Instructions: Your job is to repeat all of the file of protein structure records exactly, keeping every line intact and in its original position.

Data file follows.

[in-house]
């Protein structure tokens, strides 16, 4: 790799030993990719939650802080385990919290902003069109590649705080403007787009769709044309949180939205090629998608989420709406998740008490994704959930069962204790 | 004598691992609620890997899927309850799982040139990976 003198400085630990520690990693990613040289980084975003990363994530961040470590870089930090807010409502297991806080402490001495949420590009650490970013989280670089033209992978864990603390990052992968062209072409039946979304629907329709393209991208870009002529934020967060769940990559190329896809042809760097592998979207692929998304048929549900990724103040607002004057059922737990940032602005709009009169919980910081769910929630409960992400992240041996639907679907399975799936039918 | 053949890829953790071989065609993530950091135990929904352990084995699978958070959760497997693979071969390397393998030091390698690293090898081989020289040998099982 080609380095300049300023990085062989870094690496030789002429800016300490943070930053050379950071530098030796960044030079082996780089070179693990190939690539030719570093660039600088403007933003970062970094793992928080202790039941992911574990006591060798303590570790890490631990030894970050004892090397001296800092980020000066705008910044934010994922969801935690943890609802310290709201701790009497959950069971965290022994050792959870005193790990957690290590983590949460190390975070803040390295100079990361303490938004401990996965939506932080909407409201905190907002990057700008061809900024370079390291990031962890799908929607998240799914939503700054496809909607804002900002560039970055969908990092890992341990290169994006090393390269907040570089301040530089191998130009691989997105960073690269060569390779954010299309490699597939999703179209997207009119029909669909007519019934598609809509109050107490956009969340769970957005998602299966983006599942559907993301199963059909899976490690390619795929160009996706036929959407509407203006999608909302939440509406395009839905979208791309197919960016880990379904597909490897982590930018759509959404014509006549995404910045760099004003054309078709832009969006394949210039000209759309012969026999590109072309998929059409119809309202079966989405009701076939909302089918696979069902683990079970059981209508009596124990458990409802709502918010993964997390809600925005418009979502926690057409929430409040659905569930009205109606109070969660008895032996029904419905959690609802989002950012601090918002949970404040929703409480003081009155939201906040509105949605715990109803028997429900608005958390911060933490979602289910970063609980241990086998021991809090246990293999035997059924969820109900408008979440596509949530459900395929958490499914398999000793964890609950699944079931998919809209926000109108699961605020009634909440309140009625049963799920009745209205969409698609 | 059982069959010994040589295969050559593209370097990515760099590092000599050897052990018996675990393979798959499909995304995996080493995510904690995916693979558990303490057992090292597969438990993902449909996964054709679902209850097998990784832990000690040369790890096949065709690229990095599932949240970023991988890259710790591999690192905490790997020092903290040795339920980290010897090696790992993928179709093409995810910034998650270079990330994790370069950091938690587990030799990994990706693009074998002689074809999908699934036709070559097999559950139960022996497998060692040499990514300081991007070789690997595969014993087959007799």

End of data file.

[in-house]
């Protein structure tokens, strides 16, 4: 790799030993990719939650802080385990919290902003069109590649705080403007787009769709044309949180939205090629998608989420709406998740008490994704959930069962204790 | 004598691992609620890997899927309850799982040139990976 003198400085630990520690990693990613040289980084975003990363994530961040470590870089930090807010409502297991806080402490001495949420590009650490970013989280670089033209992978864990603390990052992968062209072409039946979304629907329709393209991208870009002529934020967060769940990559190329896809042809760097592998979207692929998304048929549900990724103040607002004057059922737990940032602005709009009169919980910081769910929630409960992400992240041996639907679907399975799936039918 | 053949890829953790071989065609993530950091135990929904352990084995699978958070959760497997693979071969390397393998030091390698690293090898081989020289040998099982 080609380095300049300023990085062989870094690496030789002429800016300490943070930053050379950071530098030796960044030079082996780089070179693990190939690539030719570093660039600088403007933003970062970094793992928080202790039941992911574990006591060798303590570790890490631990030894970050004892090397001296800092980020000066705008910044934010994922969801935690943890609802310290709201701790009497959950069971965290022994050792959870005193790990957690290590983590949460190390975070803040390295100079990361303490938004401990996965939506932080909407409201905190907002990057700008061809900024370079390291990031962890799908929607998240799914939503700054496809909607804002900002560039970055969908990092890992341990290169994006090393390269907040570089301040530089191998130009691989997105960073690269060569390779954010299309490699597939999703179209997207009119029909669909007519019934598609809509109050107490956009969340769970957005998602299966983006599942559907993301199963059909899976490690390619795929160009996706036929959407509407203006999608909302939440509406395009839905979208791309197919960016880990379904597909490897982590930018759509959404014509006549995404910045760099004003054309078709832009969006394949210039000209759309012969026999590109072309998929059409119809309202079966989405009701076939909302089918696979069902683990079970059981209508009596124990458990409802709502918010993964997390809600925005418009979502926690057409929430409040659905569930009205109606109070969660008895032996029904419905959690609802989002950012601090918002949970404040929703409480003081009155939201906040509105949605715990109803028997429900608005958390911060933490979602289910970063609980241990086998021991809090246990293999035997059924969820109900408008979440596509949530459900395929958490499914398999000793964890609950699944079931998919809209926000109108699961605020009634909440309140009625049963799920009745209205969409698609 | 059982069959010994040589295969050559593209370097990515760099590092000599050897052990018996675990393979798959499909995304995996080493995510904690995916693979558990303490057992090292597969438990993902449909996964054709679902209850097998990784832990000690040369790890096949065709690229990095599932949240970023991988890259710790591999690192905490790997020092903290040795339920980290010897090696790992993928179709093409995810910034998650270079990330994790370069950091938690587990030799990994990706693009074998002689074809999908699934036709070559097999559950139960022996497998060692040499990514300081991007070789690997595969014993087959007799």